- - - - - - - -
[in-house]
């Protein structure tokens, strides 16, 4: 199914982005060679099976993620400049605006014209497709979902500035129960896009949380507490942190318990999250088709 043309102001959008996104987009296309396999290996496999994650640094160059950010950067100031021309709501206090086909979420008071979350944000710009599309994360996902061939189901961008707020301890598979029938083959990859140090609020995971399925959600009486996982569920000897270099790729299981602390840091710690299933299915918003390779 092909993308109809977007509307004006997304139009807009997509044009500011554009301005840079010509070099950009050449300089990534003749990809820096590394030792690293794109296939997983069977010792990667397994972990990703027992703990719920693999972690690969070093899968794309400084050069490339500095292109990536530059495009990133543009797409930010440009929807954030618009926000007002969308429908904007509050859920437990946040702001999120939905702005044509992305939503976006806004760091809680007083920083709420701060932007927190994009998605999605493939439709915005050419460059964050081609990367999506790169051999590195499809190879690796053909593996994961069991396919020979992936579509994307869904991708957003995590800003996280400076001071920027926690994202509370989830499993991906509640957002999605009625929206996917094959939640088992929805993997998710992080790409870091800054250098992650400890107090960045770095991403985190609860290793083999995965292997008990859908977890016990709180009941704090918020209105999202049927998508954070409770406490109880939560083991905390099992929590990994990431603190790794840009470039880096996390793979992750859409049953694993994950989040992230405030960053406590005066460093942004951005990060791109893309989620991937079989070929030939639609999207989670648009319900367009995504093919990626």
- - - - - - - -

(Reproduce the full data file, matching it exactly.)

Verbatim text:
[in-house]
């Protein structure tokens, strides 16, 4: 199914982005060679099976993620400049605006014209497709979902500035129960896009949380507490942190318990999250088709 043309102001959008996104987009296309396999290996496999994650640094160059950010950067100031021309709501206090086909979420008071979350944000710009599309994360996902061939189901961008707020301890598979029938083959990859140090609020995971399925959600009486996982569920000897270099790729299981602390840091710690299933299915918003390779 092909993308109809977007509307004006997304139009807009997509044009500011554009301005840079010509070099950009050449300089990534003749990809820096590394030792690293794109296939997983069977010792990667397994972990990703027992703990719920693999972690690969070093899968794309400084050069490339500095292109990536530059495009990133543009797409930010440009929807954030618009926000007002969308429908904007509050859920437990946040702001999120939905702005044509992305939503976006806004760091809680007083920083709420701060932007927190994009998605999605493939439709915005050419460059964050081609990367999506790169051999590195499809190879690796053909593996994961069991396919020979992936579509994307869904991708957003995590800003996280400076001071920027926690994202509370989830499993991906509640957002999605009625929206996917094959939640088992929805993997998710992080790409870091800054250098992650400890107090960045770095991403985190609860290793083999995965292997008990859908977890016990709180009941704090918020209105999202049927998508954070409770406490109880939560083991905390099992929590990994990431603190790794840009470039880096996390793979992750859409049953694993994950989040992230405030960053406590005066460093942004951005990060791109893309989620991937079989070929030939639609999207989670648009319900367009995504093919990626």